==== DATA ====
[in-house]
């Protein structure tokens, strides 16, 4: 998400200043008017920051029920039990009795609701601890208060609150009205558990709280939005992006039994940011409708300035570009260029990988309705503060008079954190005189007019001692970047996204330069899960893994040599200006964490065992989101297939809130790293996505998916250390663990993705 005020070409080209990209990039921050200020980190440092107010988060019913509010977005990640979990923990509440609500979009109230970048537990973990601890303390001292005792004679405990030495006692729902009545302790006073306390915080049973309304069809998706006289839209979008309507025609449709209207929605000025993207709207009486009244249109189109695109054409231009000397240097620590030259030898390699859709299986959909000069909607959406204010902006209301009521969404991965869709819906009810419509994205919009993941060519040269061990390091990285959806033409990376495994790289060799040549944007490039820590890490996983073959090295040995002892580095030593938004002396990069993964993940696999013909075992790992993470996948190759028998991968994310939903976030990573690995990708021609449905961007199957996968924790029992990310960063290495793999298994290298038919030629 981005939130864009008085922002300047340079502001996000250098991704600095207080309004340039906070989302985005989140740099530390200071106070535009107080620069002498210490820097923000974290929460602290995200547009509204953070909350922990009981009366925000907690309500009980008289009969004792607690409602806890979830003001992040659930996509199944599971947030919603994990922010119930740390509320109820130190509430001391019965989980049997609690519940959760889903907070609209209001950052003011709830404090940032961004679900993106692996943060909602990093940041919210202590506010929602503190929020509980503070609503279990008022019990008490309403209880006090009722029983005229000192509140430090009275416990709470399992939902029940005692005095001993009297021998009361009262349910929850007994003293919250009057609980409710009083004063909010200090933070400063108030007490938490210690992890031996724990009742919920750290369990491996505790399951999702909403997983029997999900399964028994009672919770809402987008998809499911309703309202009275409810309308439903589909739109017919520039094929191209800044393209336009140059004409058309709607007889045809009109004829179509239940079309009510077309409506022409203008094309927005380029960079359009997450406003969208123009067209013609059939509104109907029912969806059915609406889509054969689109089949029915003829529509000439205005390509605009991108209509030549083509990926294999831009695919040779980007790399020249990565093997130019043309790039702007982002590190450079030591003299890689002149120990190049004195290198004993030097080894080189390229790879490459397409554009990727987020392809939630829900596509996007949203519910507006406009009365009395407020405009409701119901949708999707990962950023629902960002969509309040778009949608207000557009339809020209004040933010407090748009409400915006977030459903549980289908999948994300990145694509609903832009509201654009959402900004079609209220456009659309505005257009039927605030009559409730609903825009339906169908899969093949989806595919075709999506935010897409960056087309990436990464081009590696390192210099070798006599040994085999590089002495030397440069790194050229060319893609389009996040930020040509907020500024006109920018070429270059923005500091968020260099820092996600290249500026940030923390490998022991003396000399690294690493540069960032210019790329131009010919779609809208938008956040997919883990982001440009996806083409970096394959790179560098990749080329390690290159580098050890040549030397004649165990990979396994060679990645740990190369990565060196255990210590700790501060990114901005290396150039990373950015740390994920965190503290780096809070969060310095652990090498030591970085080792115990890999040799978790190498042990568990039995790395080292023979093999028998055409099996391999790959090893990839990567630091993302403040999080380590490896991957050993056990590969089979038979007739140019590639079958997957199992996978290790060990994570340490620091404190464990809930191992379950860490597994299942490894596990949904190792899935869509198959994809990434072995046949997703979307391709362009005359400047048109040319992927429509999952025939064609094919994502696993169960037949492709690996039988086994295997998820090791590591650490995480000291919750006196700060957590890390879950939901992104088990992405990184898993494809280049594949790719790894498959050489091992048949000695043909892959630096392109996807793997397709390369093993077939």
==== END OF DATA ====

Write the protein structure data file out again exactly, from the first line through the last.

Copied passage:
[in-house]
């Protein structure tokens, strides 16, 4: 998400200043008017920051029920039990009795609701601890208060609150009205558990709280939005992006039994940011409708300035570009260029990988309705503060008079954190005189007019001692970047996204330069899960893994040599200006964490065992989101297939809130790293996505998916250390663990993705 005020070409080209990209990039921050200020980190440092107010988060019913509010977005990640979990923990509440609500979009109230970048537990973990601890303390001292005792004679405990030495006692729902009545302790006073306390915080049973309304069809998706006289839209979008309507025609449709209207929605000025993207709207009486009244249109189109695109054409231009000397240097620590030259030898390699859709299986959909000069909607959406204010902006209301009521969404991965869709819906009810419509994205919009993941060519040269061990390091990285959806033409990376495994790289060799040549944007490039820590890490996983073959090295040995002892580095030593938004002396990069993964993940696999013909075992790992993470996948190759028998991968994310939903976030990573690995990708021609449905961007199957996968924790029992990310960063290495793999298994290298038919030629 981005939130864009008085922002300047340079502001996000250098991704600095207080309004340039906070989302985005989140740099530390200071106070535009107080620069002498210490820097923000974290929460602290995200547009509204953070909350922990009981009366925000907690309500009980008289009969004792607690409602806890979830003001992040659930996509199944599971947030919603994990922010119930740390509320109820130190509430001391019965989980049997609690519940959760889903907070609209209001950052003011709830404090940032961004679900993106692996943060909602990093940041919210202590506010929602503190929020509980503070609503279990008022019990008490309403209880006090009722029983005229000192509140430090009275416990709470399992939902029940005692005095001993009297021998009361009262349910929850007994003293919250009057609980409710009083004063909010200090933070400063108030007490938490210690992890031996724990009742919920750290369990491996505790399951999702909403997983029997999900399964028994009672919770809402987008998809499911309703309202009275409810309308439903589909739109017919520039094929191209800044393209336009140059004409058309709607007889045809009109004829179509239940079309009510077309409506022409203008094309927005380029960079359009997450406003969208123009067209013609059939509104109907029912969806059915609406889509054969689109089949029915003829529509000439205005390509605009991108209509030549083509990926294999831009695919040779980007790399020249990565093997130019043309790039702007982002590190450079030591003299890689002149120990190049004195290198004993030097080894080189390229790879490459397409554009990727987020392809939630829900596509996007949203519910507006406009009365009395407020405009409701119901949708999707990962950023629902960002969509309040778009949608207000557009339809020209004040933010407090748009409400915006977030459903549980289908999948994300990145694509609903832009509201654009959402900004079609209220456009659309505005257009039927605030009559409730609903825009339906169908899969093949989806595919075709999506935010897409960056087309990436990464081009590696390192210099070798006599040994085999590089002495030397440069790194050229060319893609389009996040930020040509907020500024006109920018070429270059923005500091968020260099820092996600290249500026940030923390490998022991003396000399690294690493540069960032210019790329131009010919779609809208938008956040997919883990982001440009996806083409970096394959790179560098990749080329390690290159580098050890040549030397004649165990990979396994060679990645740990190369990565060196255990210590700790501060990114901005290396150039990373950015740390994920965190503290780096809070969060310095652990090498030591970085080792115990890999040799978790190498042990568990039995790395080292023979093999028998055409099996391999790959090893990839990567630091993302403040999080380590490896991957050993056990590969089979038979007739140019590639079958997957199992996978290790060990994570340490620091404190464990809930191992379950860490597994299942490894596990949904190792899935869509198959994809990434072995046949997703979307391709362009005359400047048109040319992927429509999952025939064609094919994502696993169960037949492709690996039988086994295997998820090791590591650490995480000291919750006196700060957590890390879950939901992104088990992405990184898993494809280049594949790719790894498959050489091992048949000695043909892959630096392109996807793997397709390369093993077939």